Bill C-37 in 1995 significantly amended s. 16. Under these amendments, 16 and 17-year-olds charged with murder, attempted murder, manslaughter or aggravated sexual assault are presumptively dealt with in adult court. If, on application, the Youth Court is satisfied that the goals of rehabilitation and public protection could be reconciled if the young person were under the jurisdiction of the Youth Court, it may order that a case be dealt with there.
The age limits stipulated in the YOA have become controversial. Some police forces, in particular, contend that they are virtually powerless to deal with criminal acts by children under 12 and over 7. The federal government maintains that the provinces have the power to treat such children pursuant to their jurisdiction over child welfare. Some provinces were slow to accommodate themselves to the new upper age limit of 18.
The YOA at s.3 integrates into its substantive content a "declaration of principle," which serves as a guide to interpretation and application of the Act. The following principles were originally in the Act. Young persons are said not to be as accountable for their acts as are adults, but even so they must "bear responsibility for their contraventions." Society must be afforded protection from illegal behaviour, although it does have a responsibility to take measures to prevent criminal conduct by youth. The need for supervision, discipline and control of young offenders is recognized, as is the fact that they have "special needs" and require guidance and assistance. The taking of measures other than judicial proceedings should be considered where not "inconsistent with the protection of society." The legal and constitutional rights of youth are recognized. Youth have a right to the least possible interference with freedom as is consistent with public safety. Young persons have the right to be informed of their rights and freedoms in any situation where those rights and freedoms may be infringed. Parents are said to have a responsibility for the care and supervision of their children, and children are to be removed from parents only in compelling circumstances. Bill C-37 in 1995 added two principles to the original series. The first of these espoused a multidisciplinary approach to crime prevention, while the second asserted that the protection of society is best served by the rehabilitation of young persons.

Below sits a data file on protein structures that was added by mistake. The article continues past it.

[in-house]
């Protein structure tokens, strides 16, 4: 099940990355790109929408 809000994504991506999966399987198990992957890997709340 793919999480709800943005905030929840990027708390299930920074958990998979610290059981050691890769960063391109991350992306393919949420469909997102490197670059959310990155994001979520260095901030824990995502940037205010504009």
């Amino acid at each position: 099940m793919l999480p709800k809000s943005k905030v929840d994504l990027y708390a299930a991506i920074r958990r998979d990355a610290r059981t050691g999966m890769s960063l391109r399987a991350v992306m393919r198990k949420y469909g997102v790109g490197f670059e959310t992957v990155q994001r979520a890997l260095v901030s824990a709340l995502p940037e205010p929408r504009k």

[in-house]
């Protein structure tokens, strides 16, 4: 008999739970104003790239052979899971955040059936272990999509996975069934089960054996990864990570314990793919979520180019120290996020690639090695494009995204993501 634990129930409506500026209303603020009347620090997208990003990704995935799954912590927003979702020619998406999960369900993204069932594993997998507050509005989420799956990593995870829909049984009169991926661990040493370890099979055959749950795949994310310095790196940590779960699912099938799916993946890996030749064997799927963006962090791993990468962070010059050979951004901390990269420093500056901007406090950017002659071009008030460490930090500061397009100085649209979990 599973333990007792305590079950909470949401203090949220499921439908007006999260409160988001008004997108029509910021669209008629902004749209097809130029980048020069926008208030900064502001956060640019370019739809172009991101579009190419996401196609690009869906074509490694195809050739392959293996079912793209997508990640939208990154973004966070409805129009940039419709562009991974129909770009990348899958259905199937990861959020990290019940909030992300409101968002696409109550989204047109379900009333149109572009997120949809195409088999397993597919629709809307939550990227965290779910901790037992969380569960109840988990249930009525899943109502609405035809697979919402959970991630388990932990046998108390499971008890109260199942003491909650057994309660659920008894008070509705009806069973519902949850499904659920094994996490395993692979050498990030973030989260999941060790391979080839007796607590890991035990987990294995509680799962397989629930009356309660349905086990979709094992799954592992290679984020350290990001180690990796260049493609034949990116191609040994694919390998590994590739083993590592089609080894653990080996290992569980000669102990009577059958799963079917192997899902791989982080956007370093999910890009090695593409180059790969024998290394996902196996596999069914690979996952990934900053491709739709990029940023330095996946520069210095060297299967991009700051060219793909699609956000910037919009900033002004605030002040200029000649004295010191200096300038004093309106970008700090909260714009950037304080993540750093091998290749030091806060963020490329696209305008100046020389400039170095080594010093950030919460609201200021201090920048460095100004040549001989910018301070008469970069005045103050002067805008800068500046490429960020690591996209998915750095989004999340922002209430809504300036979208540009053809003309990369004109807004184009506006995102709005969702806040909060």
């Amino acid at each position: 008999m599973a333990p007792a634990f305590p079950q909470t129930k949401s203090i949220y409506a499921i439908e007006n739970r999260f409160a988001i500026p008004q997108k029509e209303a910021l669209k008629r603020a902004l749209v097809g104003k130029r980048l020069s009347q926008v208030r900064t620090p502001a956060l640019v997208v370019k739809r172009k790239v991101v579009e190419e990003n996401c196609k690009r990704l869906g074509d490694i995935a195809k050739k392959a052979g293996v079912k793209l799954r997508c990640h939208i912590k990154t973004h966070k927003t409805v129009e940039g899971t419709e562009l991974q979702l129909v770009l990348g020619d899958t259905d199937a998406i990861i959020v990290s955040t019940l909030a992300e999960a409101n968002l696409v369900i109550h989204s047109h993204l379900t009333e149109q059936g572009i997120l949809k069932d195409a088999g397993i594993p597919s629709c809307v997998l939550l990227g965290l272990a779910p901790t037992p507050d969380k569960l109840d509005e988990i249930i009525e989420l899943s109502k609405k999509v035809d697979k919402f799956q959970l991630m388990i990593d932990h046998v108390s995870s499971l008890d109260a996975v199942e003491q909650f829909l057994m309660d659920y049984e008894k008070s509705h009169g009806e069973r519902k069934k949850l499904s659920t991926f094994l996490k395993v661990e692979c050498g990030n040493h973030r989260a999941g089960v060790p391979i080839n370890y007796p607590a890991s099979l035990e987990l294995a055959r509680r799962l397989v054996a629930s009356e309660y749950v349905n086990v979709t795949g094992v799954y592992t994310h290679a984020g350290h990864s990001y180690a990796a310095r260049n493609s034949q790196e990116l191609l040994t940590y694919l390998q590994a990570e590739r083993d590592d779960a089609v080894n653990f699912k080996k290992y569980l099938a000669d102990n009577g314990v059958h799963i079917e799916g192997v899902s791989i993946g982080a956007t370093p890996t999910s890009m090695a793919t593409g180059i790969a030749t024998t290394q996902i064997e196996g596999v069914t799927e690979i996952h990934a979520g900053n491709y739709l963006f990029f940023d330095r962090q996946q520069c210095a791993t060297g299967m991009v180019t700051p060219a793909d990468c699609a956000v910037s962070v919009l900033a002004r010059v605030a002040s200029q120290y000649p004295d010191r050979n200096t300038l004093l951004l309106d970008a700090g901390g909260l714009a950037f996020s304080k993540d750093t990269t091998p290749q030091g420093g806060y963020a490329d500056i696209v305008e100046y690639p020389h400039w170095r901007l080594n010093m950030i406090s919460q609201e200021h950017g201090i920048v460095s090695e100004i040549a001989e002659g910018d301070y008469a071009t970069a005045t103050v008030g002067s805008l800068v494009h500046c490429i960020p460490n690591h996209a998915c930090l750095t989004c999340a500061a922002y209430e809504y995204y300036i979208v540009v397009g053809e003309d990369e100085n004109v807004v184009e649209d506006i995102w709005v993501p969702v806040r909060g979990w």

A notable aspect of these statements of policy is their emphasis on protection of society, and on the rights of young persons. This clearly indicates the approach of the YOA. As for their use as an interpretive tool, both youth and appellate courts have made reference to section 3 in dealing with such things as sentencing and transfer applications.
Section 4 of the Act gives substance to the statement of principle in s. 3 - that non-judicial procedures should be considered in many instances. It provides legislative authority for the use of voluntary "alternative measures," or what is known as "diversion" - the decision not to prosecute a young person, but rather have him or her participate in some educational or community service program. The intention is to avoid the formal, time-consuming, and often harmful effects of prosecution and punishment.
A number of pre-conditions must be met before a young person can be diverted from the courts, however. A program of alternative measures must have been authorized by the relevant Attorney General, his or her delegate, or a person authorized by the Lieutenant Governor in Council of a province. The young person must "accept responsibility" for the offence alleged, and he or she must consent to participation. There must exist a solid basis for a prosecution. Section 4 preserves the right of any person to prosecute privately, but not in circumstances where a young person has completed prescribed alternative measures.
Concern has been expressed about the fact that a youth must, in effect, admit guilt in order to take advantage of section 4. There is also a concern that this legislated form of alternative measures may be excluding more informal types of diversion, such as those exercised by the police at the arrest and apprehension stage.